ready to really rock out, the American Museum of Natural
History's kids Web site has loads of practical information
about rocks, including a picture quiz where you're challenged
to find all the rocks in a normal kitchen (hint - there
are a lot of them): www.amnh.org/nationalcenter/kids
The BBC's educational section on the rock cycle
includes experiments that kids can do at home to understand
how rocks form, erode, move, and evolve. Also includes
some tasty rock-related baking. www.bbc.co.uk/education/rocks
Department of Agriculture's Web site is aimed toward
younger kids and features a cartoon worm who explains
the importance of soil and how it helps us eat, breath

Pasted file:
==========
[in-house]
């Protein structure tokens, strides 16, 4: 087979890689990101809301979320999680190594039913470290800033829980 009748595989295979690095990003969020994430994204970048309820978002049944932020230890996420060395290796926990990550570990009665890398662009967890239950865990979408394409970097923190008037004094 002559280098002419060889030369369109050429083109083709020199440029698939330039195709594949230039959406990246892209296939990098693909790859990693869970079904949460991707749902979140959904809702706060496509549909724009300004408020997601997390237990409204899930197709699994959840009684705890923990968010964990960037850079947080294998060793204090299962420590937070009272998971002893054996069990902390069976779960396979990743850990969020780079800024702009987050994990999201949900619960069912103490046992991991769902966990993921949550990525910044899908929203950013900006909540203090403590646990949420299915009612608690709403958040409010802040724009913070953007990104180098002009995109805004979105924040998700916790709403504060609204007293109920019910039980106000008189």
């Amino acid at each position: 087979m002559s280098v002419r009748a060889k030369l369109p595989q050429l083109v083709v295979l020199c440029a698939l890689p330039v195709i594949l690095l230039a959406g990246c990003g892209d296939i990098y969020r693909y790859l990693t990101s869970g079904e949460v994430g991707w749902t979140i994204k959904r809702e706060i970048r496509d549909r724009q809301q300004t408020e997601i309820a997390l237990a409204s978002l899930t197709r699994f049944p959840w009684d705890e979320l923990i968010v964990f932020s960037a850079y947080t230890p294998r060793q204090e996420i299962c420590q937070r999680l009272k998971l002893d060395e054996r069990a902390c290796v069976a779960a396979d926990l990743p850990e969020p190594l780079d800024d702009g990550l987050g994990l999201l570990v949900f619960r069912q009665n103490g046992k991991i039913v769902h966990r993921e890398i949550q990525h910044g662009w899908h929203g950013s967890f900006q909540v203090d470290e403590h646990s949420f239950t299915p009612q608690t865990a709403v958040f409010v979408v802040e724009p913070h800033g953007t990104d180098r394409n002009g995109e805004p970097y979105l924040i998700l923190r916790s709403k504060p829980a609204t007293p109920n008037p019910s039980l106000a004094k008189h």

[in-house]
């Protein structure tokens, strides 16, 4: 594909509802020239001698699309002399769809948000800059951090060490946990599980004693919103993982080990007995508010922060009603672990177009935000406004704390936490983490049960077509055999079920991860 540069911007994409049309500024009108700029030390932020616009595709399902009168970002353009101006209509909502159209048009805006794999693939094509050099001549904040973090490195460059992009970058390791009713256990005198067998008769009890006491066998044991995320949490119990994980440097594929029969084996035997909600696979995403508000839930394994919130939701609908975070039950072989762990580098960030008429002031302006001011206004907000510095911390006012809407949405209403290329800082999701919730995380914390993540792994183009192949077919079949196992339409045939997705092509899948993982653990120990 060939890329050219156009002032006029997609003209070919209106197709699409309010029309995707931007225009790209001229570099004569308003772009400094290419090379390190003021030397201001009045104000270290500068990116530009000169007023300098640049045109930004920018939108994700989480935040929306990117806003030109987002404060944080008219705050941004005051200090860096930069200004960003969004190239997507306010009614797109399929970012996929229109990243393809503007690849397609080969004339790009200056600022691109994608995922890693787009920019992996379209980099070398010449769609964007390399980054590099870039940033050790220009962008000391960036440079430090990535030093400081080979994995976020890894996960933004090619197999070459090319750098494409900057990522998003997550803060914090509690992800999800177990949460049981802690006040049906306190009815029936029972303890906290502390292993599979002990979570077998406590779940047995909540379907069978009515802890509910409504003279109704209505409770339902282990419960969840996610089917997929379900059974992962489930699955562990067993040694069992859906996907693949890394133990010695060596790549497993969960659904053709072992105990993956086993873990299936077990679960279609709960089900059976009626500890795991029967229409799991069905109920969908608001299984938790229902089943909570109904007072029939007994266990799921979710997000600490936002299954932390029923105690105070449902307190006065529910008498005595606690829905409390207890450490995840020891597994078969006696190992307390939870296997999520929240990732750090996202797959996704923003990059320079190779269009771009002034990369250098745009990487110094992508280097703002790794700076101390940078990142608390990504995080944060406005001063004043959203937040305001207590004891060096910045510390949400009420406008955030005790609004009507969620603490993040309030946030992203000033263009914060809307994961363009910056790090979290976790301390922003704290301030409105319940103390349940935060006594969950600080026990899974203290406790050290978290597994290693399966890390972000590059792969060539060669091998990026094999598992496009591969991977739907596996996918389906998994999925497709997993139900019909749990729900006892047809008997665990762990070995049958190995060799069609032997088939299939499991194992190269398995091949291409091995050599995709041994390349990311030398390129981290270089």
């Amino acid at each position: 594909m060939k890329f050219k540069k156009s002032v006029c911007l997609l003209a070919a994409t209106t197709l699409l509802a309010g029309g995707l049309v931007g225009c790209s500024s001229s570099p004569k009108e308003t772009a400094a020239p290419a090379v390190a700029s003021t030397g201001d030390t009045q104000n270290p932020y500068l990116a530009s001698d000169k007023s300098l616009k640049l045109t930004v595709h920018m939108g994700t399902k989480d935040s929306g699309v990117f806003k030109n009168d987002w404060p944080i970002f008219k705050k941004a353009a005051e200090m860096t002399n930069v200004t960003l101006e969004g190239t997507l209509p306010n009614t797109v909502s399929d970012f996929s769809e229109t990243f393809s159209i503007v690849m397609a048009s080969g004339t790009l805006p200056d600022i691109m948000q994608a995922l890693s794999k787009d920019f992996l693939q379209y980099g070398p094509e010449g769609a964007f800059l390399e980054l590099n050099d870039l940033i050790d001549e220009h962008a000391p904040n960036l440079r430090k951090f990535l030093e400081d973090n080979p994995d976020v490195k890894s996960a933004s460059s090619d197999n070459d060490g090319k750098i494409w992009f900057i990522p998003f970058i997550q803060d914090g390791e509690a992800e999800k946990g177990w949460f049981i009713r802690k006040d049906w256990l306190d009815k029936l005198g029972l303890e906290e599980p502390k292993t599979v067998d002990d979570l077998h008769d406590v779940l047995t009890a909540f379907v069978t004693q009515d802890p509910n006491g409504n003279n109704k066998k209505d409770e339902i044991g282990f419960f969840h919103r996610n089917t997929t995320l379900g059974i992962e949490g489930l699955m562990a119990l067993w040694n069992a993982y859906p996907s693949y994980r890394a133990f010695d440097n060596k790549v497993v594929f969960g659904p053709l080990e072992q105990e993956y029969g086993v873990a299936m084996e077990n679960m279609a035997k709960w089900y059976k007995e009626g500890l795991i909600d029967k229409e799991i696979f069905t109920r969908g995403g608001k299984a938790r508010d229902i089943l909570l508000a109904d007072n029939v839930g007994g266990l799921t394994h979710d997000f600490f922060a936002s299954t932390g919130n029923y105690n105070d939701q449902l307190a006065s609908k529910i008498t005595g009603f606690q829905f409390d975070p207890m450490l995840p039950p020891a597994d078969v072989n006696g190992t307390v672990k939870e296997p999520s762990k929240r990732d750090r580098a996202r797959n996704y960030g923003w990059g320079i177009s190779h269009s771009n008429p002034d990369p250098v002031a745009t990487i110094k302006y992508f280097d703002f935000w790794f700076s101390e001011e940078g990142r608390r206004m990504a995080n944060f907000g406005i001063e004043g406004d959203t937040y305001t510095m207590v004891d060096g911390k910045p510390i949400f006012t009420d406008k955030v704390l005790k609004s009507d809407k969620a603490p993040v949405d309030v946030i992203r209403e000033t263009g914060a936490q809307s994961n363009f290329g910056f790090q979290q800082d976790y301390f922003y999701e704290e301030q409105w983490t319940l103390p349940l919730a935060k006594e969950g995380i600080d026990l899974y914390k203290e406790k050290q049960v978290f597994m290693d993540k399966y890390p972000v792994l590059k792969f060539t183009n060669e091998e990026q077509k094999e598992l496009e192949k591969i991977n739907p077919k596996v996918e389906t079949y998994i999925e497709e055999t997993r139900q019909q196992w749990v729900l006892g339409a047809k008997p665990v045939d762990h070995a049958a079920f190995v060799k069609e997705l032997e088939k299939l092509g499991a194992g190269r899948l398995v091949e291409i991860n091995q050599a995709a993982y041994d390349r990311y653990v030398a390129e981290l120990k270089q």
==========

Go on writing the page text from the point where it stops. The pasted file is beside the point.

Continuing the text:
and live healthy lives (a worm ought to know): www.nrcs.usda.gov/feature/education/squirm/skworm.html
The most comprehensive learning tool for kids about rocks
on the Web is stationed at www.rocksforkids.com
Street Seaport has exhibits and education programs
on New York urban archaeology, involving unearthing the
past in the dirt and rock beneath our feet: www.southstreetseaportmuseum.org
ROCK G A M E S
F A C T S !
The earth under your feet is always moving.
The oldest bedrock under New York is more than a billion years old.
The rocky crust of our
planet is twenty miles thick.
The tiny bits that make
up clay are the smallest kind of rock.
Many fault line, or
fractures in the Earth, crisscross New York City.